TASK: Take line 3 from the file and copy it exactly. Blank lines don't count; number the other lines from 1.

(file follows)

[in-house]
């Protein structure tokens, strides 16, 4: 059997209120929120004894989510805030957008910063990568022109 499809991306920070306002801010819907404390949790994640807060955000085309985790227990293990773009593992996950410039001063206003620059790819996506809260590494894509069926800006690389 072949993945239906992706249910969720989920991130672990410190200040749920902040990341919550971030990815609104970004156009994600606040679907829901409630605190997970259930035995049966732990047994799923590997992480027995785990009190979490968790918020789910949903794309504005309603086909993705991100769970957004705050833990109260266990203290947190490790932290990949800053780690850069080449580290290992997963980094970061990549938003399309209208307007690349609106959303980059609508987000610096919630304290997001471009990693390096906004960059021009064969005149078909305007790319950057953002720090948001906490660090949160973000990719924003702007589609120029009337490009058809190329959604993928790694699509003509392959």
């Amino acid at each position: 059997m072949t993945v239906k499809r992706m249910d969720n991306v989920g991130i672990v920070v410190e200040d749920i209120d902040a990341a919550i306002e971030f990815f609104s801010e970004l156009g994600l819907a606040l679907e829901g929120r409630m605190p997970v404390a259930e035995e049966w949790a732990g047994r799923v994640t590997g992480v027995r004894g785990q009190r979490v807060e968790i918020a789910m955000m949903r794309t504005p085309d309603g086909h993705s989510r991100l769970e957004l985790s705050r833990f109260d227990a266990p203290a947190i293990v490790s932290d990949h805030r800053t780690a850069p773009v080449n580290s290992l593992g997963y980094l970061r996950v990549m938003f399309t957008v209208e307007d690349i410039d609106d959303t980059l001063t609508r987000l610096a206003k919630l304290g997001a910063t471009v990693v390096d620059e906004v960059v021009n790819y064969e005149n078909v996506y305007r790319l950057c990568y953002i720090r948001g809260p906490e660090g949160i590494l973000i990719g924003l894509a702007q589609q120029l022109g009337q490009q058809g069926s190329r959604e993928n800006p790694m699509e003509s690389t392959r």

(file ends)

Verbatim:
């Amino acid at each position: 059997m072949t993945v239906k499809r992706m249910d969720n991306v989920g991130i672990v920070v410190e200040d749920i209120d902040a990341a919550i306002e971030f990815f609104s801010e970004l156009g994600l819907a606040l679907e829901g929120r409630m605190p997970v404390a259930e035995e049966w949790a732990g047994r799923v994640t590997g992480v027995r004894g785990q009190r979490v807060e968790i918020a789910m955000m949903r794309t504005p085309d309603g086909h993705s989510r991100l769970e957004l985790s705050r833990f109260d227990a266990p203290a947190i293990v490790s932290d990949h805030r800053t780690a850069p773009v080449n580290s290992l593992g997963y980094l970061r996950v990549m938003f399309t957008v209208e307007d690349i410039d609106d959303t980059l001063t609508r987000l610096a206003k919630l304290g997001a910063t471009v990693v390096d620059e906004v960059v021009n790819y064969e005149n078909v996506y305007r790319l950057c990568y953002i720090r948001g809260p906490e660090g949160i590494l973000i990719g924003l894509a702007q589609q120029l022109g009337q490009q058809g069926s190329r959604e993928n800006p790694m699509e003509s690389t392959r």